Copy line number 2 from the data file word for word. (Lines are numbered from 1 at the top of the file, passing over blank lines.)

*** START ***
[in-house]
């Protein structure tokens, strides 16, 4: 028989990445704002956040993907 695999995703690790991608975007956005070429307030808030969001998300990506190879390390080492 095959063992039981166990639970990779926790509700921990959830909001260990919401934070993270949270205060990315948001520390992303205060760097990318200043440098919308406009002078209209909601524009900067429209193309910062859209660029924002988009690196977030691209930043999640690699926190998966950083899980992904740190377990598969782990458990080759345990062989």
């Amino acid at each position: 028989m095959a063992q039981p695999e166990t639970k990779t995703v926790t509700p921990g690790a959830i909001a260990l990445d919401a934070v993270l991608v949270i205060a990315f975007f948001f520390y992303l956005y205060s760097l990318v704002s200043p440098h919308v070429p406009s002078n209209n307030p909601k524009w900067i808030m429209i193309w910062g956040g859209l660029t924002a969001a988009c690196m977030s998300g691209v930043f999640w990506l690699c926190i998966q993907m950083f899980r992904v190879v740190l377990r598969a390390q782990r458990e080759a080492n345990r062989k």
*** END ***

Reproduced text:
């Protein structure tokens, strides 16, 4: 028989990445704002956040993907 695999995703690790991608975007956005070429307030808030969001998300990506190879390390080492 095959063992039981166990639970990779926790509700921990959830909001260990919401934070993270949270205060990315948001520390992303205060760097990318200043440098919308406009002078209209909601524009900067429209193309910062859209660029924002988009690196977030691209930043999640690699926190998966950083899980992904740190377990598969782990458990080759345990062989």